The last five years have been an interesting journey, in both the literal and chinese way. The executive summary of the last five years:
- Sleep Apnea — once I was diagnosed and treated, my blood pressure dropped over 20 points. It’d progressed enough I was falling asleep in meetings. But the first night I put on the CPAP, my life changed radically, and I’ve never looked back. But I was very close to falling asleep at the wheel, or snoring myself into a stroke.
- When I left Strongmail, it was with the intent of launching a site called Dare2Thrive, and try to break out onto my own. A secondary deal I thought I had with a friend blew up in my face, costing me a chunk of change, and then it became clear Dare2Thrive was dead on arrival (I really need to talk about that some day), so I took it out behind the barn and shot it. This, needless to say, did wonders both to my self-image and my pocketbook, but not as badly as if I’d launched the thing. I did, however, self-destruct in interviews for weeks, costing me a couple of really good jobs and probably guaranteeing I’d never work for Yahoo without a name change (not that, as it’s worked out, that this is a bad thing).
- I got my exercise program up to about 1 1/2 miles three times a week, which was making nice progress on my weight, and then stepped in a gopher hole, tearing the meniscus in my right (good) knee. Which didn’t heal, which is how we discovered the arthritis in both knees. Neither of which is operable, until we decide it’s time for replacements. Fortunately, 500mg of Relafin twice a day keeps them mostly functional and it hasn’t seemed to progress much. But that indirectly caused a serious case of tendonits in one ankle, which took nine months to get rid of. That made life interesting (and exercise impossible) for most of 2008.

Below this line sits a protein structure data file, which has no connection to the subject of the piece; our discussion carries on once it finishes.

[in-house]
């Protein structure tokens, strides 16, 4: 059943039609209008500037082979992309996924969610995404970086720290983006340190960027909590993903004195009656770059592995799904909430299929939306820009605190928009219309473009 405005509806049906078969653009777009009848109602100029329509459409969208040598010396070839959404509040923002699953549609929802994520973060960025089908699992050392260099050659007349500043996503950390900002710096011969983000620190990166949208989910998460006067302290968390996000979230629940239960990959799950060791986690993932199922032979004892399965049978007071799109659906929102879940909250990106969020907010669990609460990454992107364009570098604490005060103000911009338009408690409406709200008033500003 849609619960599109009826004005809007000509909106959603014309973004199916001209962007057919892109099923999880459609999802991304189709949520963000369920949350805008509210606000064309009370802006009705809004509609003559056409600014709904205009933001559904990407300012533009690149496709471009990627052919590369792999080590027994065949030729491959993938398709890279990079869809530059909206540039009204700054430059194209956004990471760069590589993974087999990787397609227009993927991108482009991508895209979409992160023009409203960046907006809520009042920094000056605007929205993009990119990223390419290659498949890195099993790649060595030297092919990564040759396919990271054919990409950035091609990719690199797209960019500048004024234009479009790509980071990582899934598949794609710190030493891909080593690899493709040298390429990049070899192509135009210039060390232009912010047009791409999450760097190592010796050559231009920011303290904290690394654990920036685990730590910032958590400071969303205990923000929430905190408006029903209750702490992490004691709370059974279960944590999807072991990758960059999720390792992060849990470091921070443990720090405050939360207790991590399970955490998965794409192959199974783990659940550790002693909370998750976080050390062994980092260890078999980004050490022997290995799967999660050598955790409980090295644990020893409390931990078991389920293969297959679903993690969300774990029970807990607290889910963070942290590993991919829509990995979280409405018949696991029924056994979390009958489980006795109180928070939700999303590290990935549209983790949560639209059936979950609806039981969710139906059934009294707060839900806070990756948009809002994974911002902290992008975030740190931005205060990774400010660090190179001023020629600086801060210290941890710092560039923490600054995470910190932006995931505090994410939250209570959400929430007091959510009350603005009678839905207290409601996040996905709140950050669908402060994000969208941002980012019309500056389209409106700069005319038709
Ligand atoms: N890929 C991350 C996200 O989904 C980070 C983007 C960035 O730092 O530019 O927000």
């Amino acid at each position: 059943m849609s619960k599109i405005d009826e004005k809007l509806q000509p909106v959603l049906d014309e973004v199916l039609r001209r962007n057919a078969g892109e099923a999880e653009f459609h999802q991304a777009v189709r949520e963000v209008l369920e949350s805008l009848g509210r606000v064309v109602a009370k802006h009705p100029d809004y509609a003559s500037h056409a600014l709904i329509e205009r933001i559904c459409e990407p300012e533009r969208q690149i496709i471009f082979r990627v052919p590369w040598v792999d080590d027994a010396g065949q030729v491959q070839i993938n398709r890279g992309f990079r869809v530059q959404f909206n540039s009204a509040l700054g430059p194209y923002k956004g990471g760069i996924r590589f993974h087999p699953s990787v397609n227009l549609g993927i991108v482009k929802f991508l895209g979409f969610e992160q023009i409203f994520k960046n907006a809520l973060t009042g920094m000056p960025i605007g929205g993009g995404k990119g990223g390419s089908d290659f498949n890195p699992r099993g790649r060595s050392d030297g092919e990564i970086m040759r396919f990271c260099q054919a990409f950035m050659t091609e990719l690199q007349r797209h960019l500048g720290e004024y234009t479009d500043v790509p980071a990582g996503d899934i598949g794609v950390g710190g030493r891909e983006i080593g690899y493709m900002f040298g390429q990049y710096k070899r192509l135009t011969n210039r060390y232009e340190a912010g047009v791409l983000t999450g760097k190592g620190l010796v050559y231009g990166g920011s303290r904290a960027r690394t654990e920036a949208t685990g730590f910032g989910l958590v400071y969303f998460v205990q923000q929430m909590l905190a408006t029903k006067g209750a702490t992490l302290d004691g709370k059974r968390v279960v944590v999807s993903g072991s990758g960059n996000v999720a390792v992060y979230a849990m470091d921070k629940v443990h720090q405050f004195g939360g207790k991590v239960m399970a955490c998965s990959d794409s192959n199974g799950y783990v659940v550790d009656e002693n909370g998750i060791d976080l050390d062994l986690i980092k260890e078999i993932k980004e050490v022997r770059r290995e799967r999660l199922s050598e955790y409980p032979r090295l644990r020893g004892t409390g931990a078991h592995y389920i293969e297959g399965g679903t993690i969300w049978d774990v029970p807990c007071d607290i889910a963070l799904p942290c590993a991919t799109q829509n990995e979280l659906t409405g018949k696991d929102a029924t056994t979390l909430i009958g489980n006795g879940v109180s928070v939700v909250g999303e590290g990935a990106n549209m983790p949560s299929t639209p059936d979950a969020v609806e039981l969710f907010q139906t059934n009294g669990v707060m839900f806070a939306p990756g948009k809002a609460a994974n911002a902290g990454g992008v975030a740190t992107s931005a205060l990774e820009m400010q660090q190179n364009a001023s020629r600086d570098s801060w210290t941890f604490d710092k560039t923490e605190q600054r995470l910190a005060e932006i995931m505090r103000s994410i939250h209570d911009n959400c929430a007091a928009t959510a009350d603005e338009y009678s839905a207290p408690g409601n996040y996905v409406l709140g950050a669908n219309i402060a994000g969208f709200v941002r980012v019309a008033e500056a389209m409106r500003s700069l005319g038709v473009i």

- But 2008 was the year my dad got sick and died; it was a year of tests and hospitals and funerals and laywers, as I spent a big chunk of time in SoCal (or in transit: 12,000 miles on the subaru, just driving up and down the state) and helping mom get settled and things under control with the estate and her life. When I surfaced, it was October, and honestly, I remember almost none of it.
- Somewhere along the way — my best guess is around March — I went diabetic, but we didn’t diagnose it until 2009 when the simptoms got significant enough (significant enough: blood sugar > 400, tryglicerides > 600, blood pressure way up…). Fortunately, it all responded well to treatment and is well controlled and stable without a lot of fuss.